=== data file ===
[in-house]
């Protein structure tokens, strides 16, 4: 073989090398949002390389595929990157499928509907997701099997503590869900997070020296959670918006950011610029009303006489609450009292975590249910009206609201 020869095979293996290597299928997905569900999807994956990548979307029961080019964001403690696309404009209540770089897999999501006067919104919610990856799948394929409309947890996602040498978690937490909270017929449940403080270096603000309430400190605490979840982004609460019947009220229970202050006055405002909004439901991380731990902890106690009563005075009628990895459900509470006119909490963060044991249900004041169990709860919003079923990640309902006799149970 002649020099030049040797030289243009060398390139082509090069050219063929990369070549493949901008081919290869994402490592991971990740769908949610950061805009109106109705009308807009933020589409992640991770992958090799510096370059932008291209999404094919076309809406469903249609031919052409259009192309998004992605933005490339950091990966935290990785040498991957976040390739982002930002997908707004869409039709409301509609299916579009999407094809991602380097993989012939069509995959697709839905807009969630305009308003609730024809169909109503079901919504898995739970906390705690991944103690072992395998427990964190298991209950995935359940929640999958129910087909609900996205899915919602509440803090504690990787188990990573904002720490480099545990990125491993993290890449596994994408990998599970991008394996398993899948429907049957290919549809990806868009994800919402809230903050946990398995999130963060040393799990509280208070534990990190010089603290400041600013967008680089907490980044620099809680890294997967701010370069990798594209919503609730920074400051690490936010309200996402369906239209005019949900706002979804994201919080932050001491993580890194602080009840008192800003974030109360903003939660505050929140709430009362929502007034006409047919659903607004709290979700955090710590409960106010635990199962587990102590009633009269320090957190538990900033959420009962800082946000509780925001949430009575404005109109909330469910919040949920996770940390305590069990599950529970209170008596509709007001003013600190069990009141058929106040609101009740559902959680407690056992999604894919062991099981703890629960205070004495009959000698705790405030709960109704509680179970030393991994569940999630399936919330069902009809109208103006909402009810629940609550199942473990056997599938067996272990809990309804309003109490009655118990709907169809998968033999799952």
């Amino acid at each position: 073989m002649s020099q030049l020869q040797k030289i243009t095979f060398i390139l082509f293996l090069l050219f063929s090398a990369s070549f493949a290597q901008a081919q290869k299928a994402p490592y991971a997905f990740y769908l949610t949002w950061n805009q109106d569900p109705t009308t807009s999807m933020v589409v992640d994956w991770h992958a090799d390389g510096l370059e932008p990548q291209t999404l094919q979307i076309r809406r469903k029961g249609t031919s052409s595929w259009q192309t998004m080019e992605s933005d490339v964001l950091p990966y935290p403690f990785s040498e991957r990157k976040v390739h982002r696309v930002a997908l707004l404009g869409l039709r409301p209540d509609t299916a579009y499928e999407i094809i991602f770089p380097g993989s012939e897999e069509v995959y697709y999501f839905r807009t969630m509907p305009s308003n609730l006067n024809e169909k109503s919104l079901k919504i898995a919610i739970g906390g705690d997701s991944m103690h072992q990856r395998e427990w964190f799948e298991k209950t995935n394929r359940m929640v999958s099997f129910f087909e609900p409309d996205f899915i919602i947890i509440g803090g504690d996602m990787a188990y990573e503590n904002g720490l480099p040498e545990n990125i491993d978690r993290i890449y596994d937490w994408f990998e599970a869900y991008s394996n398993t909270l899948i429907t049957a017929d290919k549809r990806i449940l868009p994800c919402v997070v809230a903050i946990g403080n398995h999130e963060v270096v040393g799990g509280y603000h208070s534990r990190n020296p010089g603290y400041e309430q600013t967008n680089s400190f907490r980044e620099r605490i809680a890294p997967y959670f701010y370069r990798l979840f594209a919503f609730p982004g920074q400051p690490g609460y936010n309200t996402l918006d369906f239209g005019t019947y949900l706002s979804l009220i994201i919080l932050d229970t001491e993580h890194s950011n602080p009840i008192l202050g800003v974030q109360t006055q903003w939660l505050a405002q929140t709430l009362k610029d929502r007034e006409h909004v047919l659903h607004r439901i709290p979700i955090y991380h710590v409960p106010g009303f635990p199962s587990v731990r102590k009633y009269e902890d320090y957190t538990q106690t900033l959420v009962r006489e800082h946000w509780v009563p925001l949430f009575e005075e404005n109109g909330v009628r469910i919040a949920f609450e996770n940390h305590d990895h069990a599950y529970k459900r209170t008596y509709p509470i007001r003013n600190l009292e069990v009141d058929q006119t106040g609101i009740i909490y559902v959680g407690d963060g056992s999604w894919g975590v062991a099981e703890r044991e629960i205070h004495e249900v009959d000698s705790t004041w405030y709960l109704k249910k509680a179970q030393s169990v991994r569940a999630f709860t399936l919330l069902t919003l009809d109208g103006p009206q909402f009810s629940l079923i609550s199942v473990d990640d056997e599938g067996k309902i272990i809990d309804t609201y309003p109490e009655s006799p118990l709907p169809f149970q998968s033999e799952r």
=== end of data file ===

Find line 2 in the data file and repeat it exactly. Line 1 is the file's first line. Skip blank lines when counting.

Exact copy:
């Protein structure tokens, strides 16, 4: 073989090398949002390389595929990157499928509907997701099997503590869900997070020296959670918006950011610029009303006489609450009292975590249910009206609201 020869095979293996290597299928997905569900999807994956990548979307029961080019964001403690696309404009209540770089897999999501006067919104919610990856799948394929409309947890996602040498978690937490909270017929449940403080270096603000309430400190605490979840982004609460019947009220229970202050006055405002909004439901991380731990902890106690009563005075009628990895459900509470006119909490963060044991249900004041169990709860919003079923990640309902006799149970 002649020099030049040797030289243009060398390139082509090069050219063929990369070549493949901008081919290869994402490592991971990740769908949610950061805009109106109705009308807009933020589409992640991770992958090799510096370059932008291209999404094919076309809406469903249609031919052409259009192309998004992605933005490339950091990966935290990785040498991957976040390739982002930002997908707004869409039709409301509609299916579009999407094809991602380097993989012939069509995959697709839905807009969630305009308003609730024809169909109503079901919504898995739970906390705690991944103690072992395998427990964190298991209950995935359940929640999958129910087909609900996205899915919602509440803090504690990787188990990573904002720490480099545990990125491993993290890449596994994408990998599970991008394996398993899948429907049957290919549809990806868009994800919402809230903050946990398995999130963060040393799990509280208070534990990190010089603290400041600013967008680089907490980044620099809680890294997967701010370069990798594209919503609730920074400051690490936010309200996402369906239209005019949900706002979804994201919080932050001491993580890194602080009840008192800003974030109360903003939660505050929140709430009362929502007034006409047919659903607004709290979700955090710590409960106010635990199962587990102590009633009269320090957190538990900033959420009962800082946000509780925001949430009575404005109109909330469910919040949920996770940390305590069990599950529970209170008596509709007001003013600190069990009141058929106040609101009740559902959680407690056992999604894919062991099981703890629960205070004495009959000698705790405030709960109704509680179970030393991994569940999630399936919330069902009809109208103006909402009810629940609550199942473990056997599938067996272990809990309804309003109490009655118990709907169809998968033999799952």